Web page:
They were legally obligated to initially offer the lead to Frank Sinatra.
Neighbors and occupants of the buildings and areas around where they were shooting complained of all the noise and explosions that happened during filming.

The big scene where the helicopter and the top of Nakatomi Plaza explode is a little different than you might imagine.

Overall, this is a fun series. It’s interesting to learn the story behind the script. Sometimes, I felt like producers, directors, creators, etc. go on a little too long about lesser interesting parts of a film – like what it took to secure funding. Some of these episodes are more entertaining than others, depending on which movies you like, but I found all the episodes feature facts about the movie that I may not have expected. I would recommend this series as a post-holiday, watch-in-one-weekend series. I’m hoping and looking forward to a second season. Two VHS cassettes way up. Now, where’s that VCR?

Friday, December 20, 2019

Movie Review: “Klaus”


By Matt Pascarella

Netflix Movie
Rated: PG
Running time: 1 hour and 37 minutes

Every year, around this time, millions of letters are written to one man, asking for something for Christmas. But, how do those letters get to him? Who is responsible for seeing they are delivered?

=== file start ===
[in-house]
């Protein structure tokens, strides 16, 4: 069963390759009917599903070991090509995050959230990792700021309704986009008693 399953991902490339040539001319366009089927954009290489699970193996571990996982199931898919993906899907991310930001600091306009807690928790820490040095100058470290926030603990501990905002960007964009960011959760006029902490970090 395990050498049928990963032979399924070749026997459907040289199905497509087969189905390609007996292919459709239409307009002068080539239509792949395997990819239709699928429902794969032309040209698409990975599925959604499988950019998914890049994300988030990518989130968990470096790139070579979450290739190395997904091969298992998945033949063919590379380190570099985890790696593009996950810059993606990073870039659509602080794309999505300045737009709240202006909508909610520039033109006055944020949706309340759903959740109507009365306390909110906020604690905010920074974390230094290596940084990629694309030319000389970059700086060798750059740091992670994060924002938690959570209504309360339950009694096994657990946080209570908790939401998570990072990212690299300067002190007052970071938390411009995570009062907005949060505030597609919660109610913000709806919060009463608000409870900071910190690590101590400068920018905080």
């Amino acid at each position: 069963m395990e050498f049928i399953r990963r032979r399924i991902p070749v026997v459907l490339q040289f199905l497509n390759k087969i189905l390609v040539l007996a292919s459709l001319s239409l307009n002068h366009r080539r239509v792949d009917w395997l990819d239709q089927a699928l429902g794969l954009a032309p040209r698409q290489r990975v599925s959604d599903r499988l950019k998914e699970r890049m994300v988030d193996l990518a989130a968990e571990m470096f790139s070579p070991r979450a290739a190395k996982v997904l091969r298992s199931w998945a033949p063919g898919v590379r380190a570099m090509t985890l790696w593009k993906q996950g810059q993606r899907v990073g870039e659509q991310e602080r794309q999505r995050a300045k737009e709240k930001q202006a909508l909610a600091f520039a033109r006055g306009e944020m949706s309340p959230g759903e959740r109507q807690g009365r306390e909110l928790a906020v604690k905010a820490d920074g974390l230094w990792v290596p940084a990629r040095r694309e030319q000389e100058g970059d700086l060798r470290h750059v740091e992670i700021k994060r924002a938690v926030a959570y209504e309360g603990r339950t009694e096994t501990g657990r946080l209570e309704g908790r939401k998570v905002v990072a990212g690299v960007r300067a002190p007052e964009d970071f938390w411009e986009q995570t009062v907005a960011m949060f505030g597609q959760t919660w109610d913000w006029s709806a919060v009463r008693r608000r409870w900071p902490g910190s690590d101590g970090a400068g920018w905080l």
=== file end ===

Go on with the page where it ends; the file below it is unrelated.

“Klaus: is an animated tale of postmaster-to-be Jesper (Jason Schwartzman), whose wealthy father wants him to be a postmaster. Jesper has spent nine months at the postmaster academy and did not do very well; his heart is not in it, and he likes living off his father’s wealth.

His father won’t have any of this and sends Jesper to Smeerensburg to be their postmaster. He gives Jesper an ultimatum: spend a year in Smeerensburg, develop a working post office and stamp 6,000 letters or be cut off from the family fortune.

Jesper is less than pleased about this and on arriving in Smeerensburg, ‘home of the world’s finest feuds’, it is a dark, unwelcoming, cold place. The townspeople are nasty and laugh when he tells them he is there to be their postmaster.

At first, there is nothing to mail. Looking for mail, Jesper heads to the Woodsman’s cabin and gets trapped inside. However, while he’s in there he finds shelves and shelves of toys. He also meets a somewhat unfriendly man named Klaus (J.K. Simmons). With the help of Jesper, he and Klaus deliver a toy to a child who sent Jesper a letter. Word gets out that writing letters means you get a toy, so many of the children of Smeerensburg begin writing to Klaus. Jesper’s letter count begins to rise.

Since Smeerensburg is the ‘home of the world’s finest feuds’ the Krum and Ellingboe parents (Joan Cusack and Will Sasso) do not like their children playing with one another. And they do not like Jesper. As more and more letters pour in, it becomes clear that some of the children cannot write and go to a teacher, Alva (Rashida Jones) for help. Alva had pretty much given up on being a teacher and was saving money to leave. She thought there was no point in trying to teach the children anything, but the arrival of Jesper begins to change her mind.